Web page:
I think we need to stop watching the media outlets that call on blacks like Barkley, that we know are “Sambos”, “sell outs” and “house Negros.” Black people are “crooks” are you kidding me? If a black person and a white person each commit a crime, the black person is more likely to be arrested. This is due to the fact that black people are more heavily policed than whites.
Black people, more often than white people, live in dense urban areas, these are more heavily policed than suburban or rural areas. This could help explain why, for example, black people and white people smoke marijuana at similar rates, yet black people are 3.7 times as likely to be arrested for marijuana possession. This discrepancy is also be driven by overt racism, more frequent illegal searches of black people (stop and frisk), and willingness to let whites off with a warning.
A black person like a Charles Barkley is part of our problem, not a solution. Just stick to commentating on basketball (of which you know very little) and leave important issues to somebody more intelligent, you IDIOT!
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By Elliot Booker — 3 years ago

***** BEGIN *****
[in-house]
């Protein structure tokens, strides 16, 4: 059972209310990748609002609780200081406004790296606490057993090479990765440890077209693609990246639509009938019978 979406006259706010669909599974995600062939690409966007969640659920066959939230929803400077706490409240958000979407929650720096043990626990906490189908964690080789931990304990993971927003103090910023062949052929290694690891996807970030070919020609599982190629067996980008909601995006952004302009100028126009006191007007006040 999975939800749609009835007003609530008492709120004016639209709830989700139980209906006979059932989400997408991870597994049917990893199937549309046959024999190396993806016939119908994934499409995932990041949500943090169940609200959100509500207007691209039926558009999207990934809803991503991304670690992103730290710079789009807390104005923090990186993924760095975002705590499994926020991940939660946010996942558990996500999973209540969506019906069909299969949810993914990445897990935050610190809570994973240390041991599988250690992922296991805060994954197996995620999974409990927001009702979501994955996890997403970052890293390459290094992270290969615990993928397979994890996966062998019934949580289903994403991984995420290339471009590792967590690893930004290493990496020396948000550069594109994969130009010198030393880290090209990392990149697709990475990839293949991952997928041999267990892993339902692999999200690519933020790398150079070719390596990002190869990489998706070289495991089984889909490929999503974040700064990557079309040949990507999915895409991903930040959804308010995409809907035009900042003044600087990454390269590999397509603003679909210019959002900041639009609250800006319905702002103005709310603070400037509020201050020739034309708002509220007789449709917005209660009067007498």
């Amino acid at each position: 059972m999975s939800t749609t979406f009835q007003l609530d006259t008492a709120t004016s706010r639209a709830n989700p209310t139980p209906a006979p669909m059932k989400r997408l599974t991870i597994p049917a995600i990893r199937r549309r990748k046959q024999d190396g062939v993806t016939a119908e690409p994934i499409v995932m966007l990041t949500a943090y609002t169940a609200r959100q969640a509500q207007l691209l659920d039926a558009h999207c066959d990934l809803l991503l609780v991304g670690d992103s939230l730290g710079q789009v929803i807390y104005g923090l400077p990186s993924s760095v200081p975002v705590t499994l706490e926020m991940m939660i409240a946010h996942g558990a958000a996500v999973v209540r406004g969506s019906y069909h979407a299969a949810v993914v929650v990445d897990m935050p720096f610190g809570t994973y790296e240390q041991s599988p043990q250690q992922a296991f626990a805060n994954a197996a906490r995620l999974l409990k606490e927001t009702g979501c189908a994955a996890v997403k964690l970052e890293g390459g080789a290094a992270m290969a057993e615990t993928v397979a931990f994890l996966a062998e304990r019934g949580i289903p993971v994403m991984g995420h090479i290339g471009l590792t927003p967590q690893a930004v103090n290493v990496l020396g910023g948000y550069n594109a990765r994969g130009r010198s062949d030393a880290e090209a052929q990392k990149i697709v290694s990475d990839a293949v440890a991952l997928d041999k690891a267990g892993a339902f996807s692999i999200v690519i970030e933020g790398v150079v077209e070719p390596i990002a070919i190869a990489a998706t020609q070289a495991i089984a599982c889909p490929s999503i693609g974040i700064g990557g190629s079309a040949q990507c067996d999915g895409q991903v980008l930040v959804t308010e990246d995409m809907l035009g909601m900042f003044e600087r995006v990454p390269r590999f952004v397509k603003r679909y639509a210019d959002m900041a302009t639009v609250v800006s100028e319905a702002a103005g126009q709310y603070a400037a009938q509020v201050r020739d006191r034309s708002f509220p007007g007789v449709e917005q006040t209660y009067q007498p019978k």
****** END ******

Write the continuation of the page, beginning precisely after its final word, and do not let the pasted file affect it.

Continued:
Gun control laws have long been predicated on the fear of armed Black people.Written By NewsOne Staff
American gun ownership policies were borne out of racism and a deep fear of Black armed revolution, The Diamondback, the University of Maryland’s student newspaper, reported. Even before the Second Amendment secured gun ownership rights for White men, laws (especially across southern states) allowed White men to beat or kill Black men at even the hint of possible weapon possession. The extrajudicial killings were justified in way that resonate today, as officers can still shoot fleeing suspects without consequence.
When Louisiana was still a colony, “restrictions on blacks carrying weapons reached an extreme because of the states’ ‘dread fear of armed blacks,’” the Diamondback reminded readers. States developed policies and laws preventing Black people from owning weapons. Maryland passed state laws disallowing Black men the right to own dogs without permit. The Tennessee Constitution added a clause to specify that only “white men” were allowed to bear arms.
Centuries later, Black people who own guns are still portrayed negatively. Black people are also twice as likely to be killed by gun violence than Whites. Laws that first restricted Black people and legalized their murders are still in effect today, with Tamir Rice and Philando Castile as prime examples. Rice, a 12-year-old boy, was shot by police officers for holding a pellet gun. Castile , a motorist, was shot while during. traffic stop reaching for his identification.
Sunday’s Las Vegas shooting is proof that gun control laws are necessary, the newspaper reported. But tightening gun control should be done carefully to prevent the further victimization of Black gun owners.Post Views: 569